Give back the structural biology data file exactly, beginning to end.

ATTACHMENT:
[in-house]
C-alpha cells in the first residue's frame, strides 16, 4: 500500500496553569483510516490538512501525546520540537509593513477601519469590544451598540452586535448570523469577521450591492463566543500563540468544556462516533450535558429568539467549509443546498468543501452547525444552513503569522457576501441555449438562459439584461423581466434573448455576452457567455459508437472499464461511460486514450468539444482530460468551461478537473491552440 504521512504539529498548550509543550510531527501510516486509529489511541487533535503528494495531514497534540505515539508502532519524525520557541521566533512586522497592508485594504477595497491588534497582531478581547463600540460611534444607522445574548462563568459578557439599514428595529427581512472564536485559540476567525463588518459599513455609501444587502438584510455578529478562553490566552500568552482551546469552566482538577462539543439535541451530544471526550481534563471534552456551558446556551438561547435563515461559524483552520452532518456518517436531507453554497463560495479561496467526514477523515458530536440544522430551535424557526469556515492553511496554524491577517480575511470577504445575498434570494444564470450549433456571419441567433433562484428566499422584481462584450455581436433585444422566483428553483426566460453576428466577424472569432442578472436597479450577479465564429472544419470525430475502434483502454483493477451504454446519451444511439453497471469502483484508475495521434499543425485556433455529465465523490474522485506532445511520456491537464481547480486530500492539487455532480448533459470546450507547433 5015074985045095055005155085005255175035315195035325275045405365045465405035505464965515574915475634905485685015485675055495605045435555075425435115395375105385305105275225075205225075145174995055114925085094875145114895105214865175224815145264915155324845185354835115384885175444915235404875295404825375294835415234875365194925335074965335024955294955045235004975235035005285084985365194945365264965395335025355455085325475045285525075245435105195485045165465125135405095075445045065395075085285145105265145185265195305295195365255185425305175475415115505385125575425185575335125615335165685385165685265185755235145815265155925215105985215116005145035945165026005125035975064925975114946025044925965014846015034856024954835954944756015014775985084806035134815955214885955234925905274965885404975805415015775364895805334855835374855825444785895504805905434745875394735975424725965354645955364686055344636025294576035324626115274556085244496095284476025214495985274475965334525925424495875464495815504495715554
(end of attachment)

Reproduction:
[in-house]
C-alpha cells in the first residue's frame, strides 16, 4: 500500500496553569483510516490538512501525546520540537509593513477601519469590544451598540452586535448570523469577521450591492463566543500563540468544556462516533450535558429568539467549509443546498468543501452547525444552513503569522457576501441555449438562459439584461423581466434573448455576452457567455459508437472499464461511460486514450468539444482530460468551461478537473491552440 504521512504539529498548550509543550510531527501510516486509529489511541487533535503528494495531514497534540505515539508502532519524525520557541521566533512586522497592508485594504477595497491588534497582531478581547463600540460611534444607522445574548462563568459578557439599514428595529427581512472564536485559540476567525463588518459599513455609501444587502438584510455578529478562553490566552500568552482551546469552566482538577462539543439535541451530544471526550481534563471534552456551558446556551438561547435563515461559524483552520452532518456518517436531507453554497463560495479561496467526514477523515458530536440544522430551535424557526469556515492553511496554524491577517480575511470577504445575498434570494444564470450549433456571419441567433433562484428566499422584481462584450455581436433585444422566483428553483426566460453576428466577424472569432442578472436597479450577479465564429472544419470525430475502434483502454483493477451504454446519451444511439453497471469502483484508475495521434499543425485556433455529465465523490474522485506532445511520456491537464481547480486530500492539487455532480448533459470546450507547433 5015074985045095055005155085005255175035315195035325275045405365045465405035505464965515574915475634905485685015485675055495605045435555075425435115395375105385305105275225075205225075145174995055114925085094875145114895105214865175224815145264915155324845185354835115384885175444915235404875295404825375294835415234875365194925335074965335024955294955045235004975235035005285084985365194945365264965395335025355455085325475045285525075245435105195485045165465125135405095075445045065395075085285145105265145185265195305295195365255185425305175475415115505385125575425185575335125615335165685385165685265185755235145815265155925215105985215116005145035945165026005125035975064925975114946025044925965014846015034856024954835954944756015014775985084806035134815955214885955234925905274965885404975805415015775364895805334855835374855825444785895504805905434745875394735975424725965354645955364686055344636025294576035324626115274556085244496095284476025214495985274475965334525925424495875464495815504495715554